A cherished family recipe, this traditional soda bread has a crusty exterior, a dense, tender crumb, and a soft, biscuity texture. Add a touch of sweetness and a handful of raisins and you've got the best Irish soda bread around!
What's the Story Behind this Recipe?
My affinity for Ireland dates back to before I can remember, and St. Patrick's Day is always a real celebration at our house. On March 17th each year, I serve up a Irish-American feast of "Once-a-Year Mashed Potatoes" (so called because they are so rich and creamy you should only eat them once a year), slow-cooked corned beef, corn, cabbage, and soda bread. I usually throw in something new from year to year, just to keep things interesting.
However, before even one bite is taken at our annual family feast, I deliver what has infamously become known Mama's St Patrick's Day Speech. In all seriousness, I share a few thoughts about the fascinating and inspiring life of the young Roman-Brit, once enslaved by Irish pirates, who went on to become the man we know as Saint Patrick. (St Pat's greatest accomplishment? IMHO: Teaching Ireland to read.)
My little speech takes all of about three minutes; and my kids sigh and groan and laugh through it every year. I wouldn't have it any other way. At this point, most of my girls can repeat St Pat's story almost verbatim, and I know that at least one of them now requires her own St Patrick's Day guests to sit through her rendition.
Along with my little monologue, this Irish soda bread is one of the cornerstones of our St Patrick's Day family dinner each year. I hope it becomes one of your cherished traditions as well. Enjoy!
Recommended Reading: If you are interested learning more about the real man who became Saint Patrick, check out How the Irish Saved Civilization by Thomas Cahill.
What Goes into this Recipe
Irish Soda Bread is an easy quick bread recipe – no yeast, no proofing, no kneading, no waiting!
Ingredient Notes & Substitutions
- Flour: We recommend using all-purpose flour for this recipe. If you use an alternative flour, you may need to adjust the amount of liquid and the baking time.
- White sugar: This is one of the few recipes for which we recommend using white sugar only. You can use brown sugar, but your loaf may be significantly browner coming out of the oven.
- Raisins: Dried currants are traditionally used in making Irish soda bread, but they can be difficult to find in the Pacific NW. We most often use a combination of golden raisins and dried cranberries when making this recipe. Just use your favorite raisin.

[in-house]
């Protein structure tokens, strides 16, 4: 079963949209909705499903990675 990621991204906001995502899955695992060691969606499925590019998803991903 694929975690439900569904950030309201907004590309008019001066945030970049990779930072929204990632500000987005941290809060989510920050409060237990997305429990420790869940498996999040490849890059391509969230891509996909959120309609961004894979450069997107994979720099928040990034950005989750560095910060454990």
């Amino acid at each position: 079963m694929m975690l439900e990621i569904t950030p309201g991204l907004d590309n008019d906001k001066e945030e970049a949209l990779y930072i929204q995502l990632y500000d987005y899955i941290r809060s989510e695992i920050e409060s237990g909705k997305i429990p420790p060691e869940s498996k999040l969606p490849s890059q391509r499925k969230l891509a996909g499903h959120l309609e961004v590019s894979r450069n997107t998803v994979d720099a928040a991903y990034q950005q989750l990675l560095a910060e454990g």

- Caraway seeds: The recipe indicated that these are optional, and they are; but only because there are folks who just can't eat them. If your dental work in is order, add the caraway seeds: they give the bread its characteristic flavor that is lost without them.
- Buttermilk: Use full fat buttermilk if you can find it. If you're anything like us, we don't always have buttermilk on hand; but there are a multitude of substitutes for buttermilk.
- Our Go-to substitute buttermilk: ⅓ cup Greek yogurt to ⅔ cup milk = 1 cup of buttermilk substitute.
- Alternate, if we are out of yogurt: 1 tablespoon (15 ml) of lemon juice to 1 cup (240 ml) of milk. Use full fat milk or 2% milk. (We have not tested it with skim milk, so can't recommend it.)
- Sour cream: This soda bread recipe has been tested with both light or full fat sour cream, with equally good results.
- Greek yogurt is a passable substitute for sour cream in this recipe.
- Butter: Use real butter. We usually use salted butter for tis recipe; if you use unsalted butter, add an additional ¼ teaspoon of salt to the batter.
How to Make this Recipe
DO NOT use an electric mixer for this recipe.
Preheat oven to 340° | 171°C.
Lightly grease a 9-inch cast iron pie dish, 9-inch pie dish, or standard loaf pan.
In a large mixing bowl, combine dry ingredients: flour, sugar, baking powder, baking soda, salt, raisins, and caraway seeds.
In a medium bowl, whisk together eggs, buttermilk, sour cream, and melted butter.
Using a spatula, knead the dough against the side of the bowl for 10 to 15 strokes. The dough will be sticky, somewhat like a thick biscuit dough.
From the time you start the spatula-kneading until you are done, the dough should change character slightly; from being very sticky and unstructured to being somewhat less sticky, with a bit of structure and a slightly more supple texture.
Which is all to say, the dough will change, but not that much, so don't over-mix or over-knead it thinking it doesn't have enough structure. Remember, this is a quick bread, not a yeast bread.